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Uganda confirms outbreak of Ebola, one reported dead

The confirmed case is a 24-year-old male a resident of Ngabano village of Madudu Sub County in Mubende District presented with EVD symptoms and later died.

KAMPALA, UGANDA: The Ministry of Health has confirmed an outbreak of the deadly Ebola Virus Disease in Uganda, with the first case and death reported in Mubende district.

According to a tweet by the Ministry, the confirmed case is a 24-year-old male a resident of Ngabano village of Madudu Sub County in Mubende District who presented symptoms of the EVD, and tested positive for the hemorrhagic fever before passing on.

The Permanent Secretary at the Health Ministry, Dr Diana Atwiine while addressing the media on Tuesday morning confirmed that at least six other people in the same area have died this month after suffering “a strange illness.”

She however reassured that the country is ready to take on the outbreak as it has in the past.

“The good thing is that every district has a rapid response, so any clinic in that area which get any patient with symptoms should contact the district authorities so we can constitute the measures for investigation and isolation.”

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The Democratic Republic of Congo, which neighbours Uganda to the west, is currently battling an outbreak of Ebola Virus Disease, previously categorised as a haemorrhagic fever.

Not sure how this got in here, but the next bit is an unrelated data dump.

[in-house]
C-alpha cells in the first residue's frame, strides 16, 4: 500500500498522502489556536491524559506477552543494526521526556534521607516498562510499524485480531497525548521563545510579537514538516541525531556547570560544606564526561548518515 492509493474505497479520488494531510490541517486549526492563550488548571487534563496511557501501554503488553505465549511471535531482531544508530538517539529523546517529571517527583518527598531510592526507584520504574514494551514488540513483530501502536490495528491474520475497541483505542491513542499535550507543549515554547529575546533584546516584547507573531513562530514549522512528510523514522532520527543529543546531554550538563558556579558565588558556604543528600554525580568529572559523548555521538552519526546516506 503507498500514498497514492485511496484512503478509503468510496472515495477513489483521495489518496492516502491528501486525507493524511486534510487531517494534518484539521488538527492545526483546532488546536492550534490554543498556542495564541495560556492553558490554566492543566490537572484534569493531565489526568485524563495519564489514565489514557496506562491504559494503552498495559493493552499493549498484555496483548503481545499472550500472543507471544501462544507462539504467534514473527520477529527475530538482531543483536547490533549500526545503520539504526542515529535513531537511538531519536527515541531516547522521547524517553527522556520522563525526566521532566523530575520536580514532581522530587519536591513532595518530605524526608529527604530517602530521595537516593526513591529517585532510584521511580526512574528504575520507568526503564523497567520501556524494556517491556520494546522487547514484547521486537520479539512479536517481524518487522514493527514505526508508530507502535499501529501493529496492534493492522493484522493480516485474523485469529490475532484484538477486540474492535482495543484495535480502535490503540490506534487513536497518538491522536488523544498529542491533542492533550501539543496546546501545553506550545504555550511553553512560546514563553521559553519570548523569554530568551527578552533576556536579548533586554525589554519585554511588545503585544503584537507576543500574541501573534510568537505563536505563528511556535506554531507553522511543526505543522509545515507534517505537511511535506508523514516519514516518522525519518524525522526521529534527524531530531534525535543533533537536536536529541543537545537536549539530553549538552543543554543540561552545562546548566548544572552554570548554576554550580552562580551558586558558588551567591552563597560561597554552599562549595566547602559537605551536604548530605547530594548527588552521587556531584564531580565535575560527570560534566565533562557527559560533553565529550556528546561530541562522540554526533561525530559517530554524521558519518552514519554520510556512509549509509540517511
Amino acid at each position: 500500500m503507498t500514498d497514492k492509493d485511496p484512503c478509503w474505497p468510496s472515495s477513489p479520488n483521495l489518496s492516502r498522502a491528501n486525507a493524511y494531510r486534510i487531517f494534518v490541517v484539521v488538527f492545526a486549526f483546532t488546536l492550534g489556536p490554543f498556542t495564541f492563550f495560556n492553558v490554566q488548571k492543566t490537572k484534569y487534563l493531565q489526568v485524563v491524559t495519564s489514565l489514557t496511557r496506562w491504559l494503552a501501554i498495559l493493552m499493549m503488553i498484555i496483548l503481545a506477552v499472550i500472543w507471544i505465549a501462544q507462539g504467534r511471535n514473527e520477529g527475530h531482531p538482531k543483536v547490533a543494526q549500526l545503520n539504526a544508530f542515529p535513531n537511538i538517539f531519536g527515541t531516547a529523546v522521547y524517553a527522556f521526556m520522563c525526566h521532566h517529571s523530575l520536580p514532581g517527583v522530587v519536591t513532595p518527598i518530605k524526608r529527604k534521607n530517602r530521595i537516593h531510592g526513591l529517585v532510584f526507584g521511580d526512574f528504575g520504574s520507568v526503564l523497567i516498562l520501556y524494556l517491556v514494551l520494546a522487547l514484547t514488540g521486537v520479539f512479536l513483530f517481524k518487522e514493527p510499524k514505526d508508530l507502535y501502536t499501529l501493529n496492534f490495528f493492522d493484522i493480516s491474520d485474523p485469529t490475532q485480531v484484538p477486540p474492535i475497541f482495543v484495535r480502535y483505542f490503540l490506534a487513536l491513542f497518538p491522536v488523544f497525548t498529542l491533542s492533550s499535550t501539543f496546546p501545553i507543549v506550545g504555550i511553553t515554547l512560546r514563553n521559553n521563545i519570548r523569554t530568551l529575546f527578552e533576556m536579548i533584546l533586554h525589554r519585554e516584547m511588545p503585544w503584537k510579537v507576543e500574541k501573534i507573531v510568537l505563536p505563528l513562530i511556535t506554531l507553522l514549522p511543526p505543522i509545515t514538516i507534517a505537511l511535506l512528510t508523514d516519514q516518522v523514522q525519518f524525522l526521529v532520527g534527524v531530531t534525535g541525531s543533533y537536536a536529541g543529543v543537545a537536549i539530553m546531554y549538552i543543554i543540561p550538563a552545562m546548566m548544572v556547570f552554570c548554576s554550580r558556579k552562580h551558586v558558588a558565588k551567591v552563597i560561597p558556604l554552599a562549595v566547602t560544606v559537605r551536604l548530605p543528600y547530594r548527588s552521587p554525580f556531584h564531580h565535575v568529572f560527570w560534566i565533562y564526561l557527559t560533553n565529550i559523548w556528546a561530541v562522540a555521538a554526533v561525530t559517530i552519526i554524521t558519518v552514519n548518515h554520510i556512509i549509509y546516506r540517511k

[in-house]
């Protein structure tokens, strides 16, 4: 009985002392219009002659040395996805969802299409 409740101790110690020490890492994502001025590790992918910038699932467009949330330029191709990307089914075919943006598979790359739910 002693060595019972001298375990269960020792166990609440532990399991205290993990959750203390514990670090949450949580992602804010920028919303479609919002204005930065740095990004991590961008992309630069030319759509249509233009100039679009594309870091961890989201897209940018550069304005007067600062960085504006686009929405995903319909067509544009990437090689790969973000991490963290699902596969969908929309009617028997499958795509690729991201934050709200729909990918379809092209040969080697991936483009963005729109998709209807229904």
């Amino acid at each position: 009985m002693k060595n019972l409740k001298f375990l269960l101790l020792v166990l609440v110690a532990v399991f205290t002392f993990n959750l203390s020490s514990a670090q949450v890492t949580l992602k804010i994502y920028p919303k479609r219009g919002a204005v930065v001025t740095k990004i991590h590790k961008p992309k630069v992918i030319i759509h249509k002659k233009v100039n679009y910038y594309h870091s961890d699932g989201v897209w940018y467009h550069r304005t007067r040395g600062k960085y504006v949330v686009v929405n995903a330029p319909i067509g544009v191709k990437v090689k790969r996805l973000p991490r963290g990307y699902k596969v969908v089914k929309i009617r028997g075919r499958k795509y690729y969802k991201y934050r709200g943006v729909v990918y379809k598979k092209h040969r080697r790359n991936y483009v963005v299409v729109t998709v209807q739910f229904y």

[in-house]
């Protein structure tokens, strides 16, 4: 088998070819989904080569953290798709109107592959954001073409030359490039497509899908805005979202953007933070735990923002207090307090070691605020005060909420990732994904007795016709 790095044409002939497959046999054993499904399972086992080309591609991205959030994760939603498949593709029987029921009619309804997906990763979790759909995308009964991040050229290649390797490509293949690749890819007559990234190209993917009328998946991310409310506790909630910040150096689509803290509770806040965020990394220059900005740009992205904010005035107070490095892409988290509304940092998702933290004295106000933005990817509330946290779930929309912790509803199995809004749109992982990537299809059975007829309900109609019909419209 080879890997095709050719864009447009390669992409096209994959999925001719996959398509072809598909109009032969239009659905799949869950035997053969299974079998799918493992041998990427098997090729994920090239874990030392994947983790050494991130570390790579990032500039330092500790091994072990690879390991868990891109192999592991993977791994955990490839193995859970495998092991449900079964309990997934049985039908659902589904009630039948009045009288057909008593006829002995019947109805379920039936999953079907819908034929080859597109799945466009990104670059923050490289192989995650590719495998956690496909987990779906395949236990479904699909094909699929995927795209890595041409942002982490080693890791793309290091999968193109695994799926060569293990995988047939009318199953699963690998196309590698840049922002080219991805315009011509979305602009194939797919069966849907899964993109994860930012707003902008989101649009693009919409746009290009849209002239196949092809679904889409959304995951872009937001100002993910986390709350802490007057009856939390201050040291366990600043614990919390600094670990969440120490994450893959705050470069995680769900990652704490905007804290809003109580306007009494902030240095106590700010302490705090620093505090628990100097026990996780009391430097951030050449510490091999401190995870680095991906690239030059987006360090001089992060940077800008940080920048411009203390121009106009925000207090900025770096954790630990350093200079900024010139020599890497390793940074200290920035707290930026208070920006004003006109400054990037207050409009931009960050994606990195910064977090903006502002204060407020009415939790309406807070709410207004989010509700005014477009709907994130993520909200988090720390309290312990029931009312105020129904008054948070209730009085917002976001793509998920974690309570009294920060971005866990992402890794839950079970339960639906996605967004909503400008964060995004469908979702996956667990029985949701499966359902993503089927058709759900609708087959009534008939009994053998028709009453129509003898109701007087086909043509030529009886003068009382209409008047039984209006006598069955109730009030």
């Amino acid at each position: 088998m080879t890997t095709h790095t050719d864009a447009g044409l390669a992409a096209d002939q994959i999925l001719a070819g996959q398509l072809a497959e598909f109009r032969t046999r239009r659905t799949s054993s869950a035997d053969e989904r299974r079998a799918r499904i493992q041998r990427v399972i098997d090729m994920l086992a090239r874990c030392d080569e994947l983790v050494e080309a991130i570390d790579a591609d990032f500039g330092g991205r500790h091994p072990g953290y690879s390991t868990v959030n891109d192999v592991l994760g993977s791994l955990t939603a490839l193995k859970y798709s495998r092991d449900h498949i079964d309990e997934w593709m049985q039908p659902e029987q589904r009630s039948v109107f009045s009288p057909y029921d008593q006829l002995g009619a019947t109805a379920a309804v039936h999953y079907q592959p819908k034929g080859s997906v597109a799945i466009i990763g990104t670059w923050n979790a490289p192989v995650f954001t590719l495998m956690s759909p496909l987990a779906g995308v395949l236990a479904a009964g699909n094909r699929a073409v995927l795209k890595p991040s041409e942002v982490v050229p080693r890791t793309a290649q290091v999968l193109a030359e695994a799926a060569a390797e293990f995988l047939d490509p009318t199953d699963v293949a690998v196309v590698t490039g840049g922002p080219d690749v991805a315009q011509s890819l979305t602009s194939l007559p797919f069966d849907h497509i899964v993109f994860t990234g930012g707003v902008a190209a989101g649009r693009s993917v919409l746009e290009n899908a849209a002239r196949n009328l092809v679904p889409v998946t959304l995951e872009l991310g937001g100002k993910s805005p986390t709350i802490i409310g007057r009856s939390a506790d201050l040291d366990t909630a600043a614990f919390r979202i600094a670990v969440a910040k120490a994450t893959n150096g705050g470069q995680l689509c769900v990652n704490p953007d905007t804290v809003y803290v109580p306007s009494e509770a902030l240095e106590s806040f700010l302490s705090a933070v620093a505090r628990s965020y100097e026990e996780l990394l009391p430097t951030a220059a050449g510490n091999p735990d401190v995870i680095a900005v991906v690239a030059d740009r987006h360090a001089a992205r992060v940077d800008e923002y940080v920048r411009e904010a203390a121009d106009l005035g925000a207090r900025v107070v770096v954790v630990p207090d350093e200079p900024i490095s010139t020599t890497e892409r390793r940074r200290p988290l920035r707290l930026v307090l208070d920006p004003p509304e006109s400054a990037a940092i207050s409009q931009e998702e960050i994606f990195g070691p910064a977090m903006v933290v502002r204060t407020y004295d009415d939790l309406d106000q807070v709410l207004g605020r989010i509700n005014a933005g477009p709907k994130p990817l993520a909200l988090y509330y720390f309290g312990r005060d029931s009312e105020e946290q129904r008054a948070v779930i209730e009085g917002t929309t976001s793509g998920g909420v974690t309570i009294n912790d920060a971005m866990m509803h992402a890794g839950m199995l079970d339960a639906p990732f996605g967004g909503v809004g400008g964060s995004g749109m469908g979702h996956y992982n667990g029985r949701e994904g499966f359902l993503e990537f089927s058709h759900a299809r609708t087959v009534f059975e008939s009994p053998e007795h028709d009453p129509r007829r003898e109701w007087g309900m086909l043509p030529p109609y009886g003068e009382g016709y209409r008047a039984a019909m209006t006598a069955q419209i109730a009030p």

According to the World Health Organisation, the disease is transmitted to people from animals and spreads through human-to-human infection.

In a statement released by WHO, the reported case in Uganda was of the relatively rare Sudan strain, after health ministry authorities investigated six suspicious deaths in the district this month.

“There are currently eight suspected cases who are receiving care in a health facility,” WHO Africa said, adding it was helping Uganda’s health authorities with their investigation and deploying staff to the affected area.

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Uganda has had at least three previous episodes of Ebola Virus Disease, the most deadly being in 2000 which claimed hundreds of lives, including Doctor Matthew Lukwiya, who was the lead medical officer in charge of the disease then.



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